Does Employer’s Liability Insurance Cover the Payout?
Many people worry that making a personal injury claim against their employer will damage their working relationship. Furthermore, if you work for a small business, you may worry that your employer may not be able to afford it. If you have a work-related injury, who pays for your compensation package? If your employer is found liable for your injury then their insurance provider will pay the compensation.
Your rights are protected if you have an accident at work. For example, it is illegal for you to be sacked for an accident at work that was not your fault even if you decide to pursue a claim. In fact, in the unlikely event that you are fired for claiming, you could take your employer to a workplace tribunal for unfair dismissal.
Generally, in most cases, it is illegal for your employer not to have employer’s liability insurance. So it is highly unlikely that your employer will be uninsured. However, who pays your compensation if your employer is uninsured and you have a work-related injury? Your employer pays the compensation out of their pocket. What’s more, your employer could be fined £2,500 a day if they are uninsured.
Could My Employer Be Exempt From Having Insurance?
Under the Employer’s Liability (Compulsory Insurance) Act 1969, some exceptions exist to having employer’s liability insurance. For example, a small family business that is not a limited company is exempt if all the employees are close relatives. Likewise, so are National Health Service trusts and other public bodies.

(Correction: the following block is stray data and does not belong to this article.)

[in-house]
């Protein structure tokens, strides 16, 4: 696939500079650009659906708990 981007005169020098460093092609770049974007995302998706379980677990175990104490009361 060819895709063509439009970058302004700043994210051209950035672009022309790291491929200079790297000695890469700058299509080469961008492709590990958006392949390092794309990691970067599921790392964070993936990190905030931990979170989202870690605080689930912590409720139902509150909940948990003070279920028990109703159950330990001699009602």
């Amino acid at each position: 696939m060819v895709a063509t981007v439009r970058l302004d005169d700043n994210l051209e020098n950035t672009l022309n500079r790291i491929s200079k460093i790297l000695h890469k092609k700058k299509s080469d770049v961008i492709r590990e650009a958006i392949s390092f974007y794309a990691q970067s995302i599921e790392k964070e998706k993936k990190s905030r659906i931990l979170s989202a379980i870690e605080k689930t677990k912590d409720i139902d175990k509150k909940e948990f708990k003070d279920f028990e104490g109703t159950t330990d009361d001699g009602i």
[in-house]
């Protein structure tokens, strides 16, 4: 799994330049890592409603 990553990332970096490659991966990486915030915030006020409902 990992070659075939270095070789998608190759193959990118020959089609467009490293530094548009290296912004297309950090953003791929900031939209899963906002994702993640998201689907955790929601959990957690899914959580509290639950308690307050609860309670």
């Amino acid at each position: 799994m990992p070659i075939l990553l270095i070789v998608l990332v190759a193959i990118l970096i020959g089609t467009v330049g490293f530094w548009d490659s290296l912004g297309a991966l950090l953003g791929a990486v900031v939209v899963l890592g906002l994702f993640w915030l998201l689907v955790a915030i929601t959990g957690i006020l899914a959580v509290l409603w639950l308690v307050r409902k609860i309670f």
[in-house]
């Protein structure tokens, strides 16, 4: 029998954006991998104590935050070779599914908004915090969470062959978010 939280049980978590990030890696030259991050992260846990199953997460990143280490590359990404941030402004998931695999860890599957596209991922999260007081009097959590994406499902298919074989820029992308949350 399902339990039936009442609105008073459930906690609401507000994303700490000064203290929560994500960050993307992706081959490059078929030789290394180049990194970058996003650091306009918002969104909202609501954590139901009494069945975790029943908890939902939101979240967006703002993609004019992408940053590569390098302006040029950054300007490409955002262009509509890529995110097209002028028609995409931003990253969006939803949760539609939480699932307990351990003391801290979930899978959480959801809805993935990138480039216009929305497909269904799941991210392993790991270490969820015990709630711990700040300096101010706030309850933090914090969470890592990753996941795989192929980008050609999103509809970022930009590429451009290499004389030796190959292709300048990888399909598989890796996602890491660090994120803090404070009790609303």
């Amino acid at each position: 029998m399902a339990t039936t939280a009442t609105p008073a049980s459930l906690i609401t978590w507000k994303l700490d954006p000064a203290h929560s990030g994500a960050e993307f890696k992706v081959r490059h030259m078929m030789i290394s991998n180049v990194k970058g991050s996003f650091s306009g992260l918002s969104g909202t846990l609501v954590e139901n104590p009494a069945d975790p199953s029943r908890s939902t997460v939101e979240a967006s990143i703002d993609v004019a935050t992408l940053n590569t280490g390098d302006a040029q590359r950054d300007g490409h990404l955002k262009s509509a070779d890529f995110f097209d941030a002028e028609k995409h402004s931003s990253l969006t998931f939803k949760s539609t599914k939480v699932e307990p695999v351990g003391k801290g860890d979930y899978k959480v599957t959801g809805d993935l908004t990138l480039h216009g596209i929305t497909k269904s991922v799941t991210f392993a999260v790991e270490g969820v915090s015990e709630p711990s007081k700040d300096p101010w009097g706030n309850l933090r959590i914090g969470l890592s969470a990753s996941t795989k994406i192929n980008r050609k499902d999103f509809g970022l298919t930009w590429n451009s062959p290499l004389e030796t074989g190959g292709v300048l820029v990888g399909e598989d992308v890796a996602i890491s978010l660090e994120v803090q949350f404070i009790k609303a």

In the UK, there is legislation to protect the health and safety of workers. Including the Health and Safety at Work Act 1974 and industry-specific legislation. However, each year thousands of people are injured in accidents at work. Let’s look at some key statistics from the HSE about non-fatal work-related injuries in Great Britain for 2020/21.
- According to the Labour Force Survey, 441,000 people experienced a non-fatal injury at work.
- Moreover, 51,211 non-fatal workplace injuries were reported to the Health and Safety Executive (HSE) under RIDDOR.
- According to the Labour Force Survey estimates, 339,000 injuries caused up to 7 days of absence from work. And 102,000 injuries caused by more than seven days of absence from work.
These are the most common accidents at work in 2020/21:
- Slips, trips and falls at the same level – 33%
- Manual handling accidents – 18%
- Struck by a moving object – 10%
- Acts of violence, such as an assault – 8%
- And falls from a height – 8%
These statistics are based on injuries reported to the HSE under RIDDOR.
If you have a work-related injury, who pays your medical expenses? If your personal injury compensation claim against your employer is successful, you can be awarded two types of damages.
General damages compensate claimants for the pain, suffering and loss of amenity caused by their injuries. And in addition, special damages are sometimes paid out. Special damages compensation reimburses the claimant for any expenses related to their injuries.
Here are some examples of special damages:
- Medical expenses, including the cost of medication or surgery
- Travel expenses
- Loss of earnings
- Care expenses
- Home or car adaptation expenses
- Mobility equipment expenses
How Much Compensation Can You Get?
You can use the table below to estimate how much compensation you can receive in general damages. How did we get these compensation amounts? The compensation brackets included in this table are based on Judicial College guidelines. However, no two claims are the same. So please be aware that the amount of compensation you could receive may vary.